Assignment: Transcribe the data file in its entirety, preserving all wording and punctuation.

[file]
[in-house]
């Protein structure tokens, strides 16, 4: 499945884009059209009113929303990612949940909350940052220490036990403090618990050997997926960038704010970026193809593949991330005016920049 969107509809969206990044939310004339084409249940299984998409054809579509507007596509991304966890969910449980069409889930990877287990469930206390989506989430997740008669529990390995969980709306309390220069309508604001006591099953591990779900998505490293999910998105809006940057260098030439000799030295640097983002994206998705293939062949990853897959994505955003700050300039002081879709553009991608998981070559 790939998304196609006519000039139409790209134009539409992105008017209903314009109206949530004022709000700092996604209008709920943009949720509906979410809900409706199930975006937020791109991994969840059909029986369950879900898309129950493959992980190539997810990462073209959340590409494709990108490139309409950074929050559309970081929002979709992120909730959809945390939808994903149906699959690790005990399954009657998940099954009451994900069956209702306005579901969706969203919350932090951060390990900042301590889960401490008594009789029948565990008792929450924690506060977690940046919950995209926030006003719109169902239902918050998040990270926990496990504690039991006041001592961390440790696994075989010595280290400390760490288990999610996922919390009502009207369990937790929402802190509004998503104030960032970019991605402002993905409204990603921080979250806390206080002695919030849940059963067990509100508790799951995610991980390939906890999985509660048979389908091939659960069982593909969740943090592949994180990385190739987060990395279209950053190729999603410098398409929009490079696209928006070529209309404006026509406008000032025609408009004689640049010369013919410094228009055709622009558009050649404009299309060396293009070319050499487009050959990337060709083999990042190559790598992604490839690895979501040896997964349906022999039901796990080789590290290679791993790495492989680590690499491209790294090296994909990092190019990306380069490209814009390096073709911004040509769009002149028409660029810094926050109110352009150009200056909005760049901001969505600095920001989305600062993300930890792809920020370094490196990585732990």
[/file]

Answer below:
[in-house]
């Protein structure tokens, strides 16, 4: 499945884009059209009113929303990612949940909350940052220490036990403090618990050997997926960038704010970026193809593949991330005016920049 969107509809969206990044939310004339084409249940299984998409054809579509507007596509991304966890969910449980069409889930990877287990469930206390989506989430997740008669529990390995969980709306309390220069309508604001006591099953591990779900998505490293999910998105809006940057260098030439000799030295640097983002994206998705293939062949990853897959994505955003700050300039002081879709553009991608998981070559 790939998304196609006519000039139409790209134009539409992105008017209903314009109206949530004022709000700092996604209008709920943009949720509906979410809900409706199930975006937020791109991994969840059909029986369950879900898309129950493959992980190539997810990462073209959340590409494709990108490139309409950074929050559309970081929002979709992120909730959809945390939808994903149906699959690790005990399954009657998940099954009451994900069956209702306005579901969706969203919350932090951060390990900042301590889960401490008594009789029948565990008792929450924690506060977690940046919950995209926030006003719109169902239902918050998040990270926990496990504690039991006041001592961390440790696994075989010595280290400390760490288990999610996922919390009502009207369990937790929402802190509004998503104030960032970019991605402002993905409204990603921080979250806390206080002695919030849940059963067990509100508790799951995610991980390939906890999985509660048979389908091939659960069982593909969740943090592949994180990385190739987060990395279209950053190729999603410098398409929009490079696209928006070529209309404006026509406008000032025609408009004689640049010369013919410094228009055709622009558009050649404009299309060396293009070319050499487009050959990337060709083999990042190559790598992604490839690895979501040896997964349906022999039901796990080789590290290679791993790495492989680590690499491209790294090296994909990092190019990306380069490209814009390096073709911004040509769009002149028409660029810094926050109110352009150009200056909005760049901001969505600095920001989305600062993300930890792809920020370094490196990585732990």